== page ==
This time, civic leaders are adopting a strategy of a heavy but less intimidating police presence, with officers on bicycles who have been trained to avoid escalations, according to local media reports.
Still, few people are taking chances. Downtown businesses, post offices, and courthouses reportedly will close. Cruise companies are moving their ships out of the port of Miami-Dade. And a makeshift jail is being prepared in anticipation of mass arrests.
Amid the spectacle, protesters say they plan to raise awareness of their message: that by imposing uniform commercial laws designed to block regulations that impede the free flow of goods, the Free Trade Assocition would undermine local control of public decisions over regulation and trample environmental protections and union wages.
And they speak of these issues as leading to militarism. For example, an organizer, Lesley Kaufman of United for Peace and Justice, said that although free-trade pacts outlaw most favoritism for native companies in government spending, they contain "national security" exceptions to protect arms industries. "So they encourage governments to use military spending to achieve nonmilitary goals, such as to foster local industry," Kaufman said.
Free-trade advocates counter that a uniform business environment will lead to lower prices for consumers and economic growth, ultimately benefiting everyone. And the changing face of the movement has not yet impressed other critics.
Niles Gardiner, international regulatory affairs fellow at the conservative Heritage Foundation, dismissed the demonstrators as little more than "a ragtag, disparate group" united by "anti-Americanism above all." He added that the events in Miami will probably be overshadowed by President Bush's visit to London, where rallies are expected to draw many more protesters.
"Many question what [the protesters] are trying to achieve," he said. "They seem to be very confused and very ineffective."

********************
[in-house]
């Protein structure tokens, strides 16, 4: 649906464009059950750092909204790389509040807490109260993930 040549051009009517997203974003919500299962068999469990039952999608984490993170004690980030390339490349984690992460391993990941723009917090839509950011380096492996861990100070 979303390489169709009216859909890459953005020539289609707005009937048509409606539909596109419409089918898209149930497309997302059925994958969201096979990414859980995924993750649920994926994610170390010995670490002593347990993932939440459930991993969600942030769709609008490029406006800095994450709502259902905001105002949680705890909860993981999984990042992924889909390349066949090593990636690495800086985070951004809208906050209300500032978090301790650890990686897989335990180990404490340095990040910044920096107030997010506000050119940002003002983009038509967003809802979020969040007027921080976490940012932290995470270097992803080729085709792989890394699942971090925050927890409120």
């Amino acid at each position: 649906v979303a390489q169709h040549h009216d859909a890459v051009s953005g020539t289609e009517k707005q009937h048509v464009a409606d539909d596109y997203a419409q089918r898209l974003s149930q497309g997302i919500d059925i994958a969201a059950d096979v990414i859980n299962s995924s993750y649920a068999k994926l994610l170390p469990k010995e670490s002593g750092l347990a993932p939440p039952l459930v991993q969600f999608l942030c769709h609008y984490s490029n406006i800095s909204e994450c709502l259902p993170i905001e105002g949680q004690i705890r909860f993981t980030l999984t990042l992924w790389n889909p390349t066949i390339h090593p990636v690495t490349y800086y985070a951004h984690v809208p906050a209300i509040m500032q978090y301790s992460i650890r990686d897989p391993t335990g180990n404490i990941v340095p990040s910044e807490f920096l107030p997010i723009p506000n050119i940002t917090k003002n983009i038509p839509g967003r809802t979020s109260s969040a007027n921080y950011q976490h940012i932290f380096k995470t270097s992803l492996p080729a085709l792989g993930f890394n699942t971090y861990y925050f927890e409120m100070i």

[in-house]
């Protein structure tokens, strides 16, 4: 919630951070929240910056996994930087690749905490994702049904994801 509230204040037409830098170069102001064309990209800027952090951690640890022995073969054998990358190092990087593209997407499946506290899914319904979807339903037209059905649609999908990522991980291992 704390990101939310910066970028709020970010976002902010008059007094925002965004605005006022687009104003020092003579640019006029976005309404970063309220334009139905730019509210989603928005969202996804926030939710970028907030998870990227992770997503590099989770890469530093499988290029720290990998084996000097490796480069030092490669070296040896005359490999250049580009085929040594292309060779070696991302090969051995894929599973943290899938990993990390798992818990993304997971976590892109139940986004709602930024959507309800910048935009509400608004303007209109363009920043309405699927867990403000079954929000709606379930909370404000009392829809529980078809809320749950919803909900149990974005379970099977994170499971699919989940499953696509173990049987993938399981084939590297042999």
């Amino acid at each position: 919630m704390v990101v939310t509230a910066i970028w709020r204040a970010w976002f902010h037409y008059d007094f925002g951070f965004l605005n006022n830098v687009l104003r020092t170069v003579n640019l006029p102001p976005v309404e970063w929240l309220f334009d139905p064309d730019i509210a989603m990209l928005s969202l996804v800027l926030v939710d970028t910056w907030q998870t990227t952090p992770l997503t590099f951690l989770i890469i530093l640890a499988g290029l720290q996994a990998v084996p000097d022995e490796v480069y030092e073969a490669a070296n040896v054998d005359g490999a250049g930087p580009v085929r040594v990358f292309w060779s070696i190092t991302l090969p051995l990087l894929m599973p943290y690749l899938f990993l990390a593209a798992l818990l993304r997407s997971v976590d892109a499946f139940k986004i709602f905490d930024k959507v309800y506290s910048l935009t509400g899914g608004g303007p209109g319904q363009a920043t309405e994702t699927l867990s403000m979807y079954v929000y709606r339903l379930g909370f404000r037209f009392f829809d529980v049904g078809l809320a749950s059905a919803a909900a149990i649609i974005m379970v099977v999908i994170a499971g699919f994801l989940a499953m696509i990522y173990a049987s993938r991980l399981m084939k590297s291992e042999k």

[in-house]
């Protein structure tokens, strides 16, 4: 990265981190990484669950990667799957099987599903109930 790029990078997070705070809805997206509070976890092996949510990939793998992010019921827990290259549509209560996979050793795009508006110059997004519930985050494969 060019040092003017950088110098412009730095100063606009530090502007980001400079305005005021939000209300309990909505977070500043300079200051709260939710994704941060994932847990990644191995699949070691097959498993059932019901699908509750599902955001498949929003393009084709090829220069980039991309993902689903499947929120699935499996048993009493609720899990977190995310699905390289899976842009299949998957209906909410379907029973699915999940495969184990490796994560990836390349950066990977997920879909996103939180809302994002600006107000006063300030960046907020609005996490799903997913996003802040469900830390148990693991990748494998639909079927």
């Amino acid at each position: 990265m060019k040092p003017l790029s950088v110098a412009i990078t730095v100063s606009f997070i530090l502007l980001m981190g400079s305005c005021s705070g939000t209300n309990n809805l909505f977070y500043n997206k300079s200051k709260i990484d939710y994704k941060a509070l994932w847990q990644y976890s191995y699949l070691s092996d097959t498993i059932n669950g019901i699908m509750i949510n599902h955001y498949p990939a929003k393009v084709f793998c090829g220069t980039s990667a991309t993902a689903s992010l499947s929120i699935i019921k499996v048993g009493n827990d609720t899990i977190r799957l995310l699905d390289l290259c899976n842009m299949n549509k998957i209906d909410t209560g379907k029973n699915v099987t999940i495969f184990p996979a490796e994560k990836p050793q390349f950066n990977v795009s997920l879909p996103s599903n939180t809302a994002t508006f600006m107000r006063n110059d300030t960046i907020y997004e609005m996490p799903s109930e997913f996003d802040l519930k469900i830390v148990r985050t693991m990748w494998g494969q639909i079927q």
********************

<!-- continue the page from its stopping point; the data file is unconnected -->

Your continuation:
But John Noakes, a lecturer at the University of Pennsylvania who has studied protest movements, said it would be simplistic to dismiss the coalition's concerns in that manner: "There is an ideological link for many people between US military action or `imperialism' and the whole question of global justice. They see the world as organized in a particular way, and all these things make a lot of sense being connected."
But even some of the protests' supporters wonder whether the joining of antiwar and antiglobalization movements will become a reality or is simply a vision at this point. Unlike in Europe, said Davis, trade unions in the United States have traditionally been more conservative on issues of US military policy.
Nevertheless, just as Miami leaders are hoping the week will go smoothly to foster the growth of their city, protest movement leaders are hoping for the opposite. A big turnout in Miami and in other Free Trade Area of the Americas solidarity marches would signal that their cause has recaptured the momentum it seemed to lose when the World Trade Center was destroyed.
"I really hope that the war in Iraq is an entry point for a lot of people who normally aren't activisits but who are just fed up and get plugged into all this," said Walid Zaiter, staff director at Boston's United for Justice and Peace. "I hope it's a gateway -- `Oh wow, this war in Iraq, how did this happen?' -- and maybe they . . . realize there is a bigger system behind this that brought us to this."